US3985447A (en) * 1975-08-29 1976-10-12 Bell Telephone Laboratories, Incorporated Measurement of thin films by polarized light
FR2365793B1 (en) * 1976-09-23 1979-01-12 France Etat
US4053323A (en) * 1976-11-11 1977-10-11 Calgon Corporation Method of using cementing composition having improved flow properties
FR2381300B1 (en) * 1977-02-21 1980-03-21 France Etat
US4492466A (en) * 1982-06-28 1985-01-08 At&T Bell Laboratories Cylindrical grating monochromator for synchrotron radiation
US5329357A (en) * 1986-03-06 1994-07-12 Sopra-Societe De Production Et De Recherches Appliquees Spectroscopic ellipsometry apparatus including an optical fiber
US4905170A (en) * 1987-11-12 1990-02-27 Forouhi Abdul R Method and apparatus of determining optical constants of amorphous semiconductors and dielectrics
FR2628211B1 (en) * 1988-03-04 1993-05-14 Vareille Aime Ellipsometry analyzer METHOD ellipsometric analysis of a sample application and measuring thickness variation of thin films
US4931132A (en) * 1988-10-07 1990-06-05 Bell Communications Research, Inc. Optical control of deposition of crystal monolayers
US5042951A (en) * 1989-09-19 1991-08-27 Therma-Wave, Inc. High resolution ellipsometric apparatus
US5091320A (en) * 1990-06-15 1992-02-25 Bell Communications Research, Inc. Ellipsometric control of material growth
IL96483A (en) * 1990-11-27 1995-07-31 Orbotech Ltd Optical inspection method and apparatus
US5181080A (en) * 1991-12-23 1993-01-19 Therma-Wave, Inc. Method and apparatus for evaluating the thickness of thin films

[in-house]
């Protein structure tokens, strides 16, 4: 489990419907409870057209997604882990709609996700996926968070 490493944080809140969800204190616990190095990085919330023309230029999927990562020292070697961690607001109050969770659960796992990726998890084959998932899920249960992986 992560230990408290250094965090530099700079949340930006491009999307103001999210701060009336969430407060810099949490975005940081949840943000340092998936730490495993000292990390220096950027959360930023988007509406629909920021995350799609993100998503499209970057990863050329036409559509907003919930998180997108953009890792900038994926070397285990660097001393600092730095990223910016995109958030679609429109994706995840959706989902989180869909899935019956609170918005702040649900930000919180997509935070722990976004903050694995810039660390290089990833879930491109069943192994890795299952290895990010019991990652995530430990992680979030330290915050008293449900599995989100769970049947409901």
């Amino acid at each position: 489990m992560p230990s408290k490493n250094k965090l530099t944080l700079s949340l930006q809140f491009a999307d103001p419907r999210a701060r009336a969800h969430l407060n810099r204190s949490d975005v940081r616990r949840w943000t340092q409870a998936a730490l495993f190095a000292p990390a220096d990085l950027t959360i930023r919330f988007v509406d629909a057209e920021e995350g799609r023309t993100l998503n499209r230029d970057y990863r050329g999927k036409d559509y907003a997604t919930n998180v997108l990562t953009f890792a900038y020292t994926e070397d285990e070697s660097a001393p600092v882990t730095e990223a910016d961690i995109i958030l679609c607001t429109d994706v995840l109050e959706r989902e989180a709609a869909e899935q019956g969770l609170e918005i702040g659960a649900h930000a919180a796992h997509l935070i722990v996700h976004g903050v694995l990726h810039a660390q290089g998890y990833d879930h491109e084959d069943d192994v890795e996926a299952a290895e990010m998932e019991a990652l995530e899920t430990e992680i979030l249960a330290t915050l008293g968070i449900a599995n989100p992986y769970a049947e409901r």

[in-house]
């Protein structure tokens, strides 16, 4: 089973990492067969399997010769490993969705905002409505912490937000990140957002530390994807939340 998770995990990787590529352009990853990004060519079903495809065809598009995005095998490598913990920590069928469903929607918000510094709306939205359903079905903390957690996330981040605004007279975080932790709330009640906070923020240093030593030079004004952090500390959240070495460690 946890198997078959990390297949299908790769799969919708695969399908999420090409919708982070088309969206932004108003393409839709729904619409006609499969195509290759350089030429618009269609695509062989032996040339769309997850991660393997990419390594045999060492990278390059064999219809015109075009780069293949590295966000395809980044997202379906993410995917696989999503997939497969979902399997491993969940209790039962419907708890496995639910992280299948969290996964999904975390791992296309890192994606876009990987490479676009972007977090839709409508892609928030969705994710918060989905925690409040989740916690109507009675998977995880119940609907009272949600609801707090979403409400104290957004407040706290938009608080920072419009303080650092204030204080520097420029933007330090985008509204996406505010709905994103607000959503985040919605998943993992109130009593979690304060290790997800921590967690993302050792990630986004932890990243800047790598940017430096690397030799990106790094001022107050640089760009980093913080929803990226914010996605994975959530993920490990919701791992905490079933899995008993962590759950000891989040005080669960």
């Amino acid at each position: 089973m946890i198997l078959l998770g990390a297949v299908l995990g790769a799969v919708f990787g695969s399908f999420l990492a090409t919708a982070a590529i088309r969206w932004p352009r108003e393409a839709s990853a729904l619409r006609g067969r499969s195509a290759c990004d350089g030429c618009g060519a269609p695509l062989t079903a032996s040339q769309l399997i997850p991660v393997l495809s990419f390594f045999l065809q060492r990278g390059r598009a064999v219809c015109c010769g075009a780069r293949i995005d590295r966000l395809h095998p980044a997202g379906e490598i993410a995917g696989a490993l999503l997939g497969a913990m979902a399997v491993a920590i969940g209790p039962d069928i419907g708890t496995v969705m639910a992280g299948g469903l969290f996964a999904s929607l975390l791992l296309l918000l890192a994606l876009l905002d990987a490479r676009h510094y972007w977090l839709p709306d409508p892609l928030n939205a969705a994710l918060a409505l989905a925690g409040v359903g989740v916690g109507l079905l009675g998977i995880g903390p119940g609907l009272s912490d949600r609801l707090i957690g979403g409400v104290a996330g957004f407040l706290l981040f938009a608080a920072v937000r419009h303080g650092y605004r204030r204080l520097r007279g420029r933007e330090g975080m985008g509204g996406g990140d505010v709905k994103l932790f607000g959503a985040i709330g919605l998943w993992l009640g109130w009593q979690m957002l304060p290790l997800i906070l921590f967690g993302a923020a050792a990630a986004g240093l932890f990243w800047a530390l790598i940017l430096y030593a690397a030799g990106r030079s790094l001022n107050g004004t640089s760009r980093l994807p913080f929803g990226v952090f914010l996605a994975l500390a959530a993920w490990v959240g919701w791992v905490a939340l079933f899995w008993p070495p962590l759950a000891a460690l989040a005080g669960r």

US5277747A (en) * 1992-09-15 1994-01-11 Bell Communications Research, Inc. Extraction of spatially varying dielectric function from ellipsometric data
US5872630A (en) * 1995-09-20 1999-02-16 Johs; Blaine D. Regression calibrated spectroscopic rotating compensator ellipsometer system with photo array detector
US5666201A (en) * 1992-09-18 1997-09-09 J.A. Woollam Co. Inc. Multiple order dispersive optics system and method of use
US5521706A (en) * 1992-09-18 1996-05-28 J. A. Woollam Co. Inc. System and method for compensating polarization-dependent sensitivity of dispersive optics in a rotating analyzer ellipsometer system
US5373359A (en) * 1992-09-18 1994-12-13 J. A. Woollam Co. Ellipsometer
US5371586A (en) * 1992-10-09 1994-12-06 Instruments Sa, Inc. Low aberration diffraction grating system
US5412473A (en) * 1993-07-16 1995-05-02 Therma-Wave, Inc. Multiple angle spectroscopic analyzer utilizing interferometric and ellipsometric devices
US5521705A (en) * 1994-05-12 1996-05-28 Oldenbourg; Rudolf Polarized light microscopy